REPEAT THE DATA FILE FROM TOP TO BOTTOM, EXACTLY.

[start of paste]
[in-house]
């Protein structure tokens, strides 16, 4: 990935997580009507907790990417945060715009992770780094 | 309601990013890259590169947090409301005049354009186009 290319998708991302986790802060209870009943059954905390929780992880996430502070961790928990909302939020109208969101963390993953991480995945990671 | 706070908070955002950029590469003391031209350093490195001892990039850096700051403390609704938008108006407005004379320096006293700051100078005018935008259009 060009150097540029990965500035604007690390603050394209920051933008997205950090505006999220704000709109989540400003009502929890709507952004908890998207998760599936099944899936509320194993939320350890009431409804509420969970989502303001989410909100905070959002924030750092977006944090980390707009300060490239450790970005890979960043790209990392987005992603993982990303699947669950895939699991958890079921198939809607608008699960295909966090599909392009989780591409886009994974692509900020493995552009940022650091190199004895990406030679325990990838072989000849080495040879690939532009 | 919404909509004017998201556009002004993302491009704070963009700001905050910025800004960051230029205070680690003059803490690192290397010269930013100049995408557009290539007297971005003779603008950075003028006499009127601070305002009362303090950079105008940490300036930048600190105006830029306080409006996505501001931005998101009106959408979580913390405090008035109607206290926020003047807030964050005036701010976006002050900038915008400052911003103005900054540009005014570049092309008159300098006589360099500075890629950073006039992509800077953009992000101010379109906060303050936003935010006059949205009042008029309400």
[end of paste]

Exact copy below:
[in-house]
């Protein structure tokens, strides 16, 4: 990935997580009507907790990417945060715009992770780094 | 309601990013890259590169947090409301005049354009186009 290319998708991302986790802060209870009943059954905390929780992880996430502070961790928990909302939020109208969101963390993953991480995945990671 | 706070908070955002950029590469003391031209350093490195001892990039850096700051403390609704938008108006407005004379320096006293700051100078005018935008259009 060009150097540029990965500035604007690390603050394209920051933008997205950090505006999220704000709109989540400003009502929890709507952004908890998207998760599936099944899936509320194993939320350890009431409804509420969970989502303001989410909100905070959002924030750092977006944090980390707009300060490239450790970005890979960043790209990392987005992603993982990303699947669950895939699991958890079921198939809607608008699960295909966090599909392009989780591409886009994974692509900020493995552009940022650091190199004895990406030679325990990838072989000849080495040879690939532009 | 919404909509004017998201556009002004993302491009704070963009700001905050910025800004960051230029205070680690003059803490690192290397010269930013100049995408557009290539007297971005003779603008950075003028006499009127601070305002009362303090950079105008940490300036930048600190105006830029306080409006996505501001931005998101009106959408979580913390405090008035109607206290926020003047807030964050005036701010976006002050900038915008400052911003103005900054540009005014570049092309008159300098006589360099500075890629950073006039992509800077953009992000101010379109906060303050936003935010006059949205009042008029309400």